A Northwest native, the big-leaf maple – 50 to 150 feet tall, with plate-sized leaves – is hard to miss. Still, a lot of people would have a hard time identifying its flowers, though they’re a brilliant acid green, 3-4 inches long, edible, beautiful, and filling the leaf-less trees right now.
Greens in a flower arrangement give your eyes a welcome rest between flowers. But spring greens can be tricky to come by in the Pacific Northwest if you’re growing and arranging only with local flowers. There aren’t many things I can grow that make cuttable foliage in March and April, as most foliage plants have to mature and sometimes even bloom before their leaves will hold up in a vase. Some shrubs can be used in spring, though it seems to me that their heavier leaves and colors don’t go very well with soft pastel spring flowers. So sometimes I turn to foraged greens in spring – and one of my favorites, if you use ‘greens’ broadly, are big-leaf maple flowers.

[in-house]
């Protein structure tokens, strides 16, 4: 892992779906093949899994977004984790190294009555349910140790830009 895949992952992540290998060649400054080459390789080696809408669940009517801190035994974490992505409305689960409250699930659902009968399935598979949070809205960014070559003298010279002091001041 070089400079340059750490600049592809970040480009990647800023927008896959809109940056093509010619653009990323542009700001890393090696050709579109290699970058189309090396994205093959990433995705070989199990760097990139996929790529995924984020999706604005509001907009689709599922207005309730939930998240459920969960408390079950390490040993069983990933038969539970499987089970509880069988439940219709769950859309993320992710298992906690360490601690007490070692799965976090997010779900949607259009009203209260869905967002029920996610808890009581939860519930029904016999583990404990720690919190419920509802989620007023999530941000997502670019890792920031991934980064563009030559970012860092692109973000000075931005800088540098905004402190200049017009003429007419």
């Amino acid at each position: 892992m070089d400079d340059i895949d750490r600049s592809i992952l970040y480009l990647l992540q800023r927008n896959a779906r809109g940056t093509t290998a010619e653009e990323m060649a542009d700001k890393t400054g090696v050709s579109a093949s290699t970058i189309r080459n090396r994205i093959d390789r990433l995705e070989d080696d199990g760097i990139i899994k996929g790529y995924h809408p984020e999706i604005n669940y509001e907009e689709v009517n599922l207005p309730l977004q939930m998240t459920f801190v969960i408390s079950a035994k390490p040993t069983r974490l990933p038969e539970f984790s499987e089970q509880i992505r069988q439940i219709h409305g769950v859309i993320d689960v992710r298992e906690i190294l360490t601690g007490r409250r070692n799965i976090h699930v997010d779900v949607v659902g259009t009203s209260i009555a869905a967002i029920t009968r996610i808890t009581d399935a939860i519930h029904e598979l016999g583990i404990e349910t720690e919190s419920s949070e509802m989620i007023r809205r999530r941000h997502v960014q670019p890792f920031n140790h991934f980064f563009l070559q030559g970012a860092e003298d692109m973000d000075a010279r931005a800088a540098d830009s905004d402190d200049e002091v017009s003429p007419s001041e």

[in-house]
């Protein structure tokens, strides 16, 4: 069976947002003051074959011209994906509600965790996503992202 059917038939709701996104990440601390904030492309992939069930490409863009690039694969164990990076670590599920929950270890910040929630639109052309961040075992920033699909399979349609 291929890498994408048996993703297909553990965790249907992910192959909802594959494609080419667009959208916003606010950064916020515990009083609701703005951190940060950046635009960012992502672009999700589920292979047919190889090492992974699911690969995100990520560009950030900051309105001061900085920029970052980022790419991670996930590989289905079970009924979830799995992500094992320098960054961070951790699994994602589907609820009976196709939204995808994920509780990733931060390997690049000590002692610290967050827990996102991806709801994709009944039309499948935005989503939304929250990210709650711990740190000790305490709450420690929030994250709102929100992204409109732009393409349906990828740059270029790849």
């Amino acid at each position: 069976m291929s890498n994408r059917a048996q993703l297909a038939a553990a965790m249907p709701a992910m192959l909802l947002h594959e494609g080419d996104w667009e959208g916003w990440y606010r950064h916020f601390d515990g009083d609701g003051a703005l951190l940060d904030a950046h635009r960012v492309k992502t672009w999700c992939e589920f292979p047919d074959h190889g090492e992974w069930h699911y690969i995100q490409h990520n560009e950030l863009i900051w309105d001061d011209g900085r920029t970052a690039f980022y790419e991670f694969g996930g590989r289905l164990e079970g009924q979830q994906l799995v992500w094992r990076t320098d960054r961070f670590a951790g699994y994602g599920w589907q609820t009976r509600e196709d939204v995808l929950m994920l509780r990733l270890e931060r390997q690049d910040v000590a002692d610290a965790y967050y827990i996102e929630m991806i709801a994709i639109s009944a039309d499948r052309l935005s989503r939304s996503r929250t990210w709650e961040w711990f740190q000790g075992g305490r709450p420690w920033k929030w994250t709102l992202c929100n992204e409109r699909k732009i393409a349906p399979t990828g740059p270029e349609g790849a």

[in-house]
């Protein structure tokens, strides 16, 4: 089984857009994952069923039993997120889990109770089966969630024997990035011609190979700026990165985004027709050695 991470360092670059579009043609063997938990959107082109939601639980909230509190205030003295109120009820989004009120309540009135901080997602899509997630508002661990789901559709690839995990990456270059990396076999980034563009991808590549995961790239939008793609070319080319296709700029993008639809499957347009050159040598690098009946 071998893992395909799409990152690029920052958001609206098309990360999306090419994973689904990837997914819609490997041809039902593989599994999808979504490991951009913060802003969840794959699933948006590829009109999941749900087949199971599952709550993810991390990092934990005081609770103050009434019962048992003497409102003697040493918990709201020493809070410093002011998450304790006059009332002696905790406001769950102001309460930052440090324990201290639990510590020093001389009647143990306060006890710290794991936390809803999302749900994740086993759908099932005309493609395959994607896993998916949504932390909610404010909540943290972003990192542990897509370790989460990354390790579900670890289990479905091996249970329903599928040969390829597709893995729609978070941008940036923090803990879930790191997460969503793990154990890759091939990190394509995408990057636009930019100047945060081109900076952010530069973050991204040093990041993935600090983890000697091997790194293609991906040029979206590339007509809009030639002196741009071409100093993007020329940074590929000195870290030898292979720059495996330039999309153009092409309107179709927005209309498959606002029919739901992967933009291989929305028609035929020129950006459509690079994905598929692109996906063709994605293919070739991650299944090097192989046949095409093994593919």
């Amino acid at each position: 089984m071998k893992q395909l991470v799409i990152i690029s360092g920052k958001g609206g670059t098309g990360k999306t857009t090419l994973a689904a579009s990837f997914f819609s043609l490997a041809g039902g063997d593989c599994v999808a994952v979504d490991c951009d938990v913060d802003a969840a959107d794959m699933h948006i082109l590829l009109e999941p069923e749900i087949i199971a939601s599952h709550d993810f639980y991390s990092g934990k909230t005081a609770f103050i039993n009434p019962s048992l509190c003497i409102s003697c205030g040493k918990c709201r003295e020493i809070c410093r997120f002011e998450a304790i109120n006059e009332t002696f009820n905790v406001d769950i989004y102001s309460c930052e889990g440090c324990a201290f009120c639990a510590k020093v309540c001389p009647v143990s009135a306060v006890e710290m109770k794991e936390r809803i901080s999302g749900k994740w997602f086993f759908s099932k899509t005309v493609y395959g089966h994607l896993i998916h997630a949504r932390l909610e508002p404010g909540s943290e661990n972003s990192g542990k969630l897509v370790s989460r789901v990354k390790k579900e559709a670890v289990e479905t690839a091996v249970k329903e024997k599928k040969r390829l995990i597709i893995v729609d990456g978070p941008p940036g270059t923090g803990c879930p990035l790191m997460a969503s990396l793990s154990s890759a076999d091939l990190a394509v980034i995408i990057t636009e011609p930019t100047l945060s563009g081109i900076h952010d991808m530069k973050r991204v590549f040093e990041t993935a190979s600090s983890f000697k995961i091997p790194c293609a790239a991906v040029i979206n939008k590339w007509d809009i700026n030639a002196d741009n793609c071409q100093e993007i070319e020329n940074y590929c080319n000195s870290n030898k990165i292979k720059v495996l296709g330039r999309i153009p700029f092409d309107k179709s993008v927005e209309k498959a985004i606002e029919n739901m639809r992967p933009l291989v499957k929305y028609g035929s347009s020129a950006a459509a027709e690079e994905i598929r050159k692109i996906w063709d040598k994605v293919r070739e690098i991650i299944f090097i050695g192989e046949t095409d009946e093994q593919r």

These soft beaded-green pendulous blooms dwarf all other maple flowers and they’re pretty from start to finish. In March the 2-inch buds in shiny pale red carapaces began to appear.
Now, in early April, the buds are splitting and the maples are full of flowers unfurling in thousands of small green chandeliers.
The flowers drape a little in bouquets, like millet or amaranth. I’ve read they’re edible and I’ve seen recipes online but I haven’t tried eating them yet – I save all mine for bouquets. I don’t like to cut too many, even though the giant trees hold 99% of their gorgeousness well out of my reach. There’s something impressive and resource-intensive about the flower that makes me use it sparingly.